N=253 categorized based on their responses as
using “active coping” (medical care decreases anxiety) or
“avoidant coping” prefer to avoid medical care. This
grouping (and how it was determined) seems useful ... to see
who could benefit from anti-anxiety drugs or life style
practices that are thought to reduce stress, such as regular
exercise. Or who should "aim for the fences" with initial
therapy of indolent lymphoma ... instead of management?
Markers for higher-risk disease can be useful for guiding
therapy, but it doesn't necessarily modify the risk of the
disease to change the marker by supplementation.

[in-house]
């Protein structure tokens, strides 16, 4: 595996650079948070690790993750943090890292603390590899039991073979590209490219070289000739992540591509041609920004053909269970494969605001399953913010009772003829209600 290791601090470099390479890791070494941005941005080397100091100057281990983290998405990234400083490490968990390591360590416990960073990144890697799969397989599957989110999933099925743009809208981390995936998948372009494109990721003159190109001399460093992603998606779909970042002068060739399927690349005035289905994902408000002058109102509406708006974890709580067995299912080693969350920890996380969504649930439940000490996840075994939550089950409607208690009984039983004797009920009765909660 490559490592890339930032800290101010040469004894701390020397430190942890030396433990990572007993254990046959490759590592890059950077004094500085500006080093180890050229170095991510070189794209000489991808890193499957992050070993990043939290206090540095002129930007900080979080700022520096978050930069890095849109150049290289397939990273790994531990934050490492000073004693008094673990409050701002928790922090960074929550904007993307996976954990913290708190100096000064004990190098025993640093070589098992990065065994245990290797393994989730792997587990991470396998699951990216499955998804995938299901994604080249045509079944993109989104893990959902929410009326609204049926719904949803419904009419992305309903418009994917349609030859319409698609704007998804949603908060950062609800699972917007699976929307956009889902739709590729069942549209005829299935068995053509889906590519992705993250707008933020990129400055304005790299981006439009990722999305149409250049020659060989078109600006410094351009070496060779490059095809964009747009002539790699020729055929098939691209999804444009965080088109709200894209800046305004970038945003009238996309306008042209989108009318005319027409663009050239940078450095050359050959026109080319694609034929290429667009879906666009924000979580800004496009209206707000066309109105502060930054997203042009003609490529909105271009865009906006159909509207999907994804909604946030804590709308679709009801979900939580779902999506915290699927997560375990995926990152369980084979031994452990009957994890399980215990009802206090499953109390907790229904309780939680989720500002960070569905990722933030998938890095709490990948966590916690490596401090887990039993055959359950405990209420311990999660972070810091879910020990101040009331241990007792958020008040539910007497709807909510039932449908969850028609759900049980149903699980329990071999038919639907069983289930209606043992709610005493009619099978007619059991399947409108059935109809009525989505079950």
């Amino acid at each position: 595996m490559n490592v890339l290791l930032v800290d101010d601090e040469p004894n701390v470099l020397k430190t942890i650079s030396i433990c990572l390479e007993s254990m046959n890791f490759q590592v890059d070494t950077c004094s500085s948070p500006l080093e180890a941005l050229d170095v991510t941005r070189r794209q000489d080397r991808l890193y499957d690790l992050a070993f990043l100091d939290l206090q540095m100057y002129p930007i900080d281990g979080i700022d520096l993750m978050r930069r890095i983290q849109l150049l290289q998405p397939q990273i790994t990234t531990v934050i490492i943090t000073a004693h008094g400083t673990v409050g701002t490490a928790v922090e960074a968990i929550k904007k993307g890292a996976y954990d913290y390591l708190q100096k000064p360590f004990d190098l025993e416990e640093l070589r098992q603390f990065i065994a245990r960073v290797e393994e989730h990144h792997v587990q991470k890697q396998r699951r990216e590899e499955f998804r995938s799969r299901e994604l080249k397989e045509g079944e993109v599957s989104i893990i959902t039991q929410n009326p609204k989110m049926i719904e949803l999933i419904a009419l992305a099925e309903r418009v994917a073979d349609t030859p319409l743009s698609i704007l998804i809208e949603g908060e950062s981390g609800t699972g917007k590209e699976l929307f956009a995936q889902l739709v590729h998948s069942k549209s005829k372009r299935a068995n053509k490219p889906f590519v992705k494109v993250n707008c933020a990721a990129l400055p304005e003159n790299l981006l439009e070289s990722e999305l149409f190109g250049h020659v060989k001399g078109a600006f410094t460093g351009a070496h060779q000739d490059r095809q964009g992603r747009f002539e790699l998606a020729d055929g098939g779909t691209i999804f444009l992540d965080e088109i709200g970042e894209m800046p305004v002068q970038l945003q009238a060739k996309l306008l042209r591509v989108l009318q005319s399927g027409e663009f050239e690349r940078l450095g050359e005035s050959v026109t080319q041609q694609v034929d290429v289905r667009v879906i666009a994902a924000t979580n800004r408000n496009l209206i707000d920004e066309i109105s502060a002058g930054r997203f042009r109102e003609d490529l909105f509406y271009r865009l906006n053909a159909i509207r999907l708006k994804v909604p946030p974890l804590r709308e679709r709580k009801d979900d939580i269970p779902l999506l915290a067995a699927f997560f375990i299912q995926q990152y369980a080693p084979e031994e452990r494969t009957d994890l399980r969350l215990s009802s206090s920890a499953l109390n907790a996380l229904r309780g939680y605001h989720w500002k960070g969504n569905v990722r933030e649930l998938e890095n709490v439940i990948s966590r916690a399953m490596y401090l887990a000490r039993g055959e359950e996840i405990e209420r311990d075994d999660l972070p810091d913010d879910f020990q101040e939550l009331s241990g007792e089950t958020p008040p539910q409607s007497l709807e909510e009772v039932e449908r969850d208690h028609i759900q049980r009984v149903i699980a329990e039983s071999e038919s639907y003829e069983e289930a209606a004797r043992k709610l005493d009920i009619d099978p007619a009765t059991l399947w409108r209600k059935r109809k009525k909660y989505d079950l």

Analogy: A low number of sea birds on the coastline
might be associated with the severity of a hurricane that is
approaching the shore. Releasing more sea birds in the area
would not change the behavior of the storm.
For a study to determine that normalizing vitamin D levels
improves the behavior of the disease would require a study
comparing this practice to observation. Please note,
it seems plausible to us (lay observers, non-scientists)
that supplementing with vitamin D could also feed the growth
of a disease ... if the disease is dependent on the vitamin
for its growth, which might also explain the low serum
levels of this vitamin in higher risk lymphoma?